A Grave New World
Solo Exhibition by Melvin (Grave) Guzman
FOR IMMEDIATE RELEASE
A GRAVE NEW WORLD | Solo Exhibition by artist MELVIN “GRAVE” GUZMAN
OPENING COCKTAIL: TUESDAY JANUARY 16, 2018 | 6PM-9PM
EXHIBITION OPEN TO PUBLIC: JANUARY 17 – FEBRUARY 12, 2017
Location: ABXY LES | 9 Clinton Street | New York, NY 10002
NEW YORK, NY : On January 16th, 2018 ABXY introduced artist MELVIN (GRAVE) GUZMAN. The show, entitled A GRAVE NEW WORLD, runs through February 12th, 2018 and marks Guzman’s first solo exhibition. A GRAVE NEW WORLD has been co-curated by the artist and ABXY founder, Allison Barker. Barker discovered Guzman in 2016 and has been working closely with the artist ever since. The exhibition includes site specific installations by both Guzman and guest artist Brian Ellingson. Ellingson's work of light and sound is entitled, "Fantasy Island." Opening night, live music was provided by Onyx Collective. Event photographers included Erik Bardin, Marco Matute & Jean Andre Antoine. That evening the artist also revealed his much anticipated photo book: Grave Night, a limited edition of which are available for purchase. He will be hosting a book signing at the gallery Saturday, February 3rd, from 4PM-7PM.
ABOUT The Artist
Melvin “Grave” Guzman (b. 1989) lives and works in New York City.
MELVIN (GRAVE) GUZMAN (b. 1989) is a Harlem based artist working in photography, video, collage, and mixed-media. While Guzman pursues a range of distinct technical practices, his artwork consistently explores the oscillating relationship between city and self, environment and identity. Whether he’s sneakily snapping a photograph or carefully assembling found materials into a sprawling tapestry, the artist creates abstract portraits and landscapes, which convey the experience of city life today. To experience his work is to feel the familiar jolt of the subway heaving to a start and the landscape beginning to rush by, quickly blurring through dirty windows as the train picks up speed. His photos, videos, collages, and mixed media works are reflections not just of urban spaces, but our experience of those spaces, distilled by the passing of time.
No matter the medium, Guzman’s work elicits the romanticism & idealism, anxiety & depression experienced by a generation of young people looking into an ominous, once distant future, now rapidly approaching. As technology’s continuous development thrusts us into the future, our time to save the environment dwindles and cultural tensions escalate across micro and macro communities around the world. In this increasingly small moment called “the present”, we find ourselves soaking in a kind of “nostalgia for now” however tense or conflicted it may be. By employing the ennobling quality of time as an aesthetic, Guzman romanticizes contemporary human life into a drama of Baroque proportion taking place in real time. With work that seems to foreshadow our inevitable demise, the artist suggests that if we can’t find a way to save ourselves – (and quick) – whatever fragments of civilization we leave in our wake, will tell the future’s archaeologists the story of our collective self-destruction.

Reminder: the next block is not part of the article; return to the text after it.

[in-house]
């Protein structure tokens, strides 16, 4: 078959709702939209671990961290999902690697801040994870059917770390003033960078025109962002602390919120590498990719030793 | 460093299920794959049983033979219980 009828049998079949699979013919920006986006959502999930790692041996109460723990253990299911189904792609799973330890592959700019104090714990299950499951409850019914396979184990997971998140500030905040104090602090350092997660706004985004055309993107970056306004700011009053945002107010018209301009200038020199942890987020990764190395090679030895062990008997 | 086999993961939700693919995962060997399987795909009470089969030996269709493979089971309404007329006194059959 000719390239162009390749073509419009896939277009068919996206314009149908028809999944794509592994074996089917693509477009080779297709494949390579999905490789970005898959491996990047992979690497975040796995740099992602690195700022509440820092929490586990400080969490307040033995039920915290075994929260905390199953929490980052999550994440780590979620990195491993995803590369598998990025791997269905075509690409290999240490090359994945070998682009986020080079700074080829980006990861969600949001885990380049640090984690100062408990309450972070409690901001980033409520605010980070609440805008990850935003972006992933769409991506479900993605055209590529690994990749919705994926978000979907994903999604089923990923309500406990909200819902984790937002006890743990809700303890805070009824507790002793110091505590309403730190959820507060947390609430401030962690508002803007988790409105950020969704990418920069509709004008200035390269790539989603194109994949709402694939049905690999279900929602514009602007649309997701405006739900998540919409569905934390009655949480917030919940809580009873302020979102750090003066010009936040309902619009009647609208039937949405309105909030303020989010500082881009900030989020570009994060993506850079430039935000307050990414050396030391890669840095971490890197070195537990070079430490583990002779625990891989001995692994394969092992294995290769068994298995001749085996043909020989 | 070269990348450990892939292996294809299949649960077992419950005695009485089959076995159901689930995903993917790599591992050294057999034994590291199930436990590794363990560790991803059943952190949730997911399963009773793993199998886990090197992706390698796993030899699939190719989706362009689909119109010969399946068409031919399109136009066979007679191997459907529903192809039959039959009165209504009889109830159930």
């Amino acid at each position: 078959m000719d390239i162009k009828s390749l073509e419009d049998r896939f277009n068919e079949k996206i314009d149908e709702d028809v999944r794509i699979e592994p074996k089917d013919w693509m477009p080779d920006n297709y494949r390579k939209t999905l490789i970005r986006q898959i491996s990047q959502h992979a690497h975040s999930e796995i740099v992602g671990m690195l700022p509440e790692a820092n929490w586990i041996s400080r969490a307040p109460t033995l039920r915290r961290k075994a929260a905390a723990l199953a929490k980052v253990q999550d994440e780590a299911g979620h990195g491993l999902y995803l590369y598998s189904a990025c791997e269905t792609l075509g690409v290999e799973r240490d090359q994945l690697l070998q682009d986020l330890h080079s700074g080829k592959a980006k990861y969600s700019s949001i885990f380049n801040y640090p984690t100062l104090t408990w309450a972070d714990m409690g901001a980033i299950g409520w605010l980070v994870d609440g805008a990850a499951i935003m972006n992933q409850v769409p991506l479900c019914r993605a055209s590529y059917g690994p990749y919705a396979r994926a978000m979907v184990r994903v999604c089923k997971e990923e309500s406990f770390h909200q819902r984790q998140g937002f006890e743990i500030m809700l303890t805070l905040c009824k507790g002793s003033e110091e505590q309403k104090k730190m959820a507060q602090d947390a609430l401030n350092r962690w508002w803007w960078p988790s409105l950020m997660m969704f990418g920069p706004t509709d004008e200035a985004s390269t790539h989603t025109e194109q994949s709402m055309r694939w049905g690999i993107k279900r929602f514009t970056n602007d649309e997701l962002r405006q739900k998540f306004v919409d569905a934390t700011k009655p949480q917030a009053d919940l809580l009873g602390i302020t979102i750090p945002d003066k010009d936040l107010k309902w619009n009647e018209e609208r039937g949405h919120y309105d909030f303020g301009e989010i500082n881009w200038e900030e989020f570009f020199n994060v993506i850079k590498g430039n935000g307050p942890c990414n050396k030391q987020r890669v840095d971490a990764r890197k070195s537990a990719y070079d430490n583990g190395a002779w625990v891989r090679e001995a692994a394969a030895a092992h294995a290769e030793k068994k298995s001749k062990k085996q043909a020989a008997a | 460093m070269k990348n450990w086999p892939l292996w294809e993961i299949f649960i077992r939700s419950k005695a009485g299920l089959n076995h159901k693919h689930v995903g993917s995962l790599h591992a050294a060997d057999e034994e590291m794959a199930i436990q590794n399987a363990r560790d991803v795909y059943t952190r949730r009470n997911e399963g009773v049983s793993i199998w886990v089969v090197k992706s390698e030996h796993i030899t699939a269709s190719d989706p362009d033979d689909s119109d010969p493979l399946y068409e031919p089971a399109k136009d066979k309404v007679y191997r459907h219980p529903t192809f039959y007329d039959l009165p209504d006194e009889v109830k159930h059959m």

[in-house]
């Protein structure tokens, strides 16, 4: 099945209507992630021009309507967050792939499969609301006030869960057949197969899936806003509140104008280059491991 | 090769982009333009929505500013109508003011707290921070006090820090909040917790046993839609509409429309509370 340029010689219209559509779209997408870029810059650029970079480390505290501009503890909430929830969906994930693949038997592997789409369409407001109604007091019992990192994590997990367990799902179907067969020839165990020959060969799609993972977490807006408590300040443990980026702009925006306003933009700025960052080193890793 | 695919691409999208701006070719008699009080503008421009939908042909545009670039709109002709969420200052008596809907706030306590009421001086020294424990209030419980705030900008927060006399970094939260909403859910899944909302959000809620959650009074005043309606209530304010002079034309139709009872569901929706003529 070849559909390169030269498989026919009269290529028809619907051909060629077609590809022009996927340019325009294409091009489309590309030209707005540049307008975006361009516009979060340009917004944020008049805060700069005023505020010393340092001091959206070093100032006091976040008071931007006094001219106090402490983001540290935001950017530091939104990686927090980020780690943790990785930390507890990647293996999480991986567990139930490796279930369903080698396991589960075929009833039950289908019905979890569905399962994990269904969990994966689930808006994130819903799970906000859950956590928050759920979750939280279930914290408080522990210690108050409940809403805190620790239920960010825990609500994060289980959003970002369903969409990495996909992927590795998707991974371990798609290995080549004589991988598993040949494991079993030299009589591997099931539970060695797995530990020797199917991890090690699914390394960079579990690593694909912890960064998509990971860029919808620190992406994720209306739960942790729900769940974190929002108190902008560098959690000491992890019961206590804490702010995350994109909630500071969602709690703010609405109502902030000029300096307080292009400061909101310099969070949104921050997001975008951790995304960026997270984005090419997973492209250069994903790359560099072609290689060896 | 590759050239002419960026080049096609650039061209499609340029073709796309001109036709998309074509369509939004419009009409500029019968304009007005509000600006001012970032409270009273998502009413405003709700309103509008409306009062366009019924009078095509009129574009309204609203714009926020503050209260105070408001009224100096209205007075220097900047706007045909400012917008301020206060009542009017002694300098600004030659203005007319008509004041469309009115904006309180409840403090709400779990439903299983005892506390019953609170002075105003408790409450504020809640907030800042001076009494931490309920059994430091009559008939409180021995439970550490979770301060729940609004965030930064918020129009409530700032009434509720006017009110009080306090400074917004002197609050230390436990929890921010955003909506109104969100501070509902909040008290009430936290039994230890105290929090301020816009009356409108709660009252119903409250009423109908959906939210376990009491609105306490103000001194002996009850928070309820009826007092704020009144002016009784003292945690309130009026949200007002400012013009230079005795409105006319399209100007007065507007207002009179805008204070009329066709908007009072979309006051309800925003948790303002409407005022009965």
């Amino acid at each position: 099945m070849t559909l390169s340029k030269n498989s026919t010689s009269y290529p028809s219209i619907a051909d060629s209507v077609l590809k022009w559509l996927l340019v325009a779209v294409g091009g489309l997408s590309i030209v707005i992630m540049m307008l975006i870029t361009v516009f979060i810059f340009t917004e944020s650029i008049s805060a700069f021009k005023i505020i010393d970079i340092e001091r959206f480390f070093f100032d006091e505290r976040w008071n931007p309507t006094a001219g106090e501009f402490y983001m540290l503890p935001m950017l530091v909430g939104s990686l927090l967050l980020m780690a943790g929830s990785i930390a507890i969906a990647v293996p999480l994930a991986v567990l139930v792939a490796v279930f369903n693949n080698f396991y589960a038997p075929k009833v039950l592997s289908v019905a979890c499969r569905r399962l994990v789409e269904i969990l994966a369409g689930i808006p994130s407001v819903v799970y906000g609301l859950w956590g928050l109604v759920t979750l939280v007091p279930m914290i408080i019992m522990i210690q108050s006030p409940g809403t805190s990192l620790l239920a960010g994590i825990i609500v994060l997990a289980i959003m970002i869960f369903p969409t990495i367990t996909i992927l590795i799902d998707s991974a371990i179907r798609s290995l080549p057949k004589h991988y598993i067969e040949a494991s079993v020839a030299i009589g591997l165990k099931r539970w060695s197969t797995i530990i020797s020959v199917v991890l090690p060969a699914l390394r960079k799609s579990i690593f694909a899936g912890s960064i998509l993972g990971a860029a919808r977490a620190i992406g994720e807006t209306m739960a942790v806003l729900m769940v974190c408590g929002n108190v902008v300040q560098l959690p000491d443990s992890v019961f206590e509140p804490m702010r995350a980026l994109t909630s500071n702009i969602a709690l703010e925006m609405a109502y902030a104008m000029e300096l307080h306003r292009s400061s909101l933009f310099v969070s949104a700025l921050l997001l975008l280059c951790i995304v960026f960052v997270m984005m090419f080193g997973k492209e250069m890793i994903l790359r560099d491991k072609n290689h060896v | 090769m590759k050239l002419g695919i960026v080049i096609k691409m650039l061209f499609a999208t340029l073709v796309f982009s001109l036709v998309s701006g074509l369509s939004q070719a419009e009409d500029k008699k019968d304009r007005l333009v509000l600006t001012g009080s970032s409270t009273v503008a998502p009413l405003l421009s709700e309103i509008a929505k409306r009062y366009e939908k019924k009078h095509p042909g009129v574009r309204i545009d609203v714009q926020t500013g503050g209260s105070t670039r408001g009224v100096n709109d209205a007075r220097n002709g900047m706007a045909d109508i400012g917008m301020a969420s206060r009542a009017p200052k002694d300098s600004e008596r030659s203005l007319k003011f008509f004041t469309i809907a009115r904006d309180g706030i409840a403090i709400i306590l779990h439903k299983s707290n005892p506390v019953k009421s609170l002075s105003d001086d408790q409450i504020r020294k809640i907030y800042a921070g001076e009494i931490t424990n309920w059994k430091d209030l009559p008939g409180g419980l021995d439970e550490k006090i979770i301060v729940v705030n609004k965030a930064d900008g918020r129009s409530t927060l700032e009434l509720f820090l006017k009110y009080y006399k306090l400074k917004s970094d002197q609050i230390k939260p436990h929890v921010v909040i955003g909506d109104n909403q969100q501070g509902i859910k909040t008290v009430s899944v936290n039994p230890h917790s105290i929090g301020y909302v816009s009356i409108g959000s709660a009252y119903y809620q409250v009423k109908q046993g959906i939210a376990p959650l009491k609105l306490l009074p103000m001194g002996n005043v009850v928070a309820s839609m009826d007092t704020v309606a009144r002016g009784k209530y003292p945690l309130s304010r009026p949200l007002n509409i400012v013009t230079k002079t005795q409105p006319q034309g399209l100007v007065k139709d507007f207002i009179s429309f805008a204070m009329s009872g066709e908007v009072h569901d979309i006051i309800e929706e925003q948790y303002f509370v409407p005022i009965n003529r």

If your life were to flash before your eyes, it might appear like a Snapstory of Guzman’s photographs. In images that depict the fleeting, high impact visual moments that characterize city life today, the artist captures the osmosis between urban jungles and their inhabitants. The world’s capitals shine through Grave’s portraits of urban youth, while his cityscapes tell the stories of the communities that built them.
Whether working in digital or analog photography, the artist always edits his images to achieve the same goal: by eliminating any gray tones in a photograph, he transforms his subjects into pure black and white articulations of form. To preserve the full force of this gesture in the final work, the artist prints images using a radiology machine (unlike typical printers, radiologists don’t skimp on black ink). The effect is both evidentiary and nostalgic. In Guzman’s eerily dreamy photographs, glimpses of the landscape appear like urban x-rays while unsuspecting human subjects emerge as portraits of friendly ghosts.
Monumental mixed media
If Guzman’s photos give the impression of flash-backs, his mixed media pieces have the effect flash-forwards. He begins this work by collecting source material – stickers, posters, flyers or discarded luxury advertisements found in the debris of cities around the world. Whether he compiles these elements into a collage or emblazons an individual advertisement with the painted drips, splatters, and happy accidents signature to his graffiti style – the artist takes great care in embellishing, arranging, and layering his materials. He sees any existing rips, tatters, or smudges he might encounter in his source material as deliberate aesthetic contributions to the composition and he considers them attentively when adding his own marks to their scrappy surfaces.
Each an ode to organized chaos, these pieces often confuse the viewer’s sense of time and place, probing one to ask: where, when, why, and how a given image came to be constructed. What has been contributed by the artist? What’s original? What’s natural? A disorienting encounter. Guzman’s mixed media work has the transporting effect of beholding an ancient relic: each piece feels immediately close in time and place – then, almost as suddenly, far away, otherworldly, and just out of grasp. Standing in front of his largest works, the viewer can imagine they’ve been transported to the ruins of some contemporary urban center. In this post- human future, the footsteps of a lone teenage alien break the silence. Shaking a can of spray paint, our imaginary extra-terrestrial prepares to tag the crumbling monuments of consumer culture with his dystopian graffiti. And a clinking echo bounces across the rubble.